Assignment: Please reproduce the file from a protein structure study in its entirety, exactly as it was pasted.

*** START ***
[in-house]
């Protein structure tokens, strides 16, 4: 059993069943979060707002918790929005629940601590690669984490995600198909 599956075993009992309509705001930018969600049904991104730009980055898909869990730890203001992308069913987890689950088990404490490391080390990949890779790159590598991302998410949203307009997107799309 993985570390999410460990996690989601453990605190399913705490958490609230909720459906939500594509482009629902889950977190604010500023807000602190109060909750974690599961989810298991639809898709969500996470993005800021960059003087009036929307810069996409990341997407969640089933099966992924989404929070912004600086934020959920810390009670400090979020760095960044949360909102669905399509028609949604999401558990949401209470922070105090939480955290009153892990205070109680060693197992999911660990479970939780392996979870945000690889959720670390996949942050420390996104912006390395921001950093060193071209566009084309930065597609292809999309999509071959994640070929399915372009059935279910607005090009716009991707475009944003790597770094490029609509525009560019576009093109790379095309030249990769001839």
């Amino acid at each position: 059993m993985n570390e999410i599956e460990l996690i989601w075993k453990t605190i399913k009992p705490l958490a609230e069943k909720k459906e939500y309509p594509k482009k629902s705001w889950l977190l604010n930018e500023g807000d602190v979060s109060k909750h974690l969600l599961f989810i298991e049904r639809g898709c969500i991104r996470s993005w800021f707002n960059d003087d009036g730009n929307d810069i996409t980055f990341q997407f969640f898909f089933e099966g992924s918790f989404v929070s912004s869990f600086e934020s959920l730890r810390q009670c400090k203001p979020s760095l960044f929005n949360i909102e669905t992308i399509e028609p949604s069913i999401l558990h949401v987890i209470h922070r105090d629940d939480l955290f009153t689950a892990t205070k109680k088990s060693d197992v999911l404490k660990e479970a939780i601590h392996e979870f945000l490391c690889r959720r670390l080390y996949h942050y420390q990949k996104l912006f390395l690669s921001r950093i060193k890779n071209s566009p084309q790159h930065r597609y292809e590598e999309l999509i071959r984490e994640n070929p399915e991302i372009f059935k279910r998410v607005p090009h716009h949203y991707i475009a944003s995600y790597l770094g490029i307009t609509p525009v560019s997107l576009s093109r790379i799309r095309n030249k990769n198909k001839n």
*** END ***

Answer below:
[in-house]
């Protein structure tokens, strides 16, 4: 059993069943979060707002918790929005629940601590690669984490995600198909 599956075993009992309509705001930018969600049904991104730009980055898909869990730890203001992308069913987890689950088990404490490391080390990949890779790159590598991302998410949203307009997107799309 993985570390999410460990996690989601453990605190399913705490958490609230909720459906939500594509482009629902889950977190604010500023807000602190109060909750974690599961989810298991639809898709969500996470993005800021960059003087009036929307810069996409990341997407969640089933099966992924989404929070912004600086934020959920810390009670400090979020760095960044949360909102669905399509028609949604999401558990949401209470922070105090939480955290009153892990205070109680060693197992999911660990479970939780392996979870945000690889959720670390996949942050420390996104912006390395921001950093060193071209566009084309930065597609292809999309999509071959994640070929399915372009059935279910607005090009716009991707475009944003790597770094490029609509525009560019576009093109790379095309030249990769001839």
């Amino acid at each position: 059993m993985n570390e999410i599956e460990l996690i989601w075993k453990t605190i399913k009992p705490l958490a609230e069943k909720k459906e939500y309509p594509k482009k629902s705001w889950l977190l604010n930018e500023g807000d602190v979060s109060k909750h974690l969600l599961f989810i298991e049904r639809g898709c969500i991104r996470s993005w800021f707002n960059d003087d009036g730009n929307d810069i996409t980055f990341q997407f969640f898909f089933e099966g992924s918790f989404v929070s912004s869990f600086e934020s959920l730890r810390q009670c400090k203001p979020s760095l960044f929005n949360i909102e669905t992308i399509e028609p949604s069913i999401l558990h949401v987890i209470h922070r105090d629940d939480l955290f009153t689950a892990t205070k109680k088990s060693d197992v999911l404490k660990e479970a939780i601590h392996e979870f945000l490391c690889r959720r670390l080390y996949h942050y420390q990949k996104l912006f390395l690669s921001r950093i060193k890779n071209s566009p084309q790159h930065r597609y292809e590598e999309l999509i071959r984490e994640n070929p399915e991302i372009f059935k279910r998410v607005p090009h716009h949203y991707i475009a944003s995600y790597l770094g490029i307009t609509p525009v560019s997107l576009s093109r790379i799309r095309n030249k990769n198909k001839n």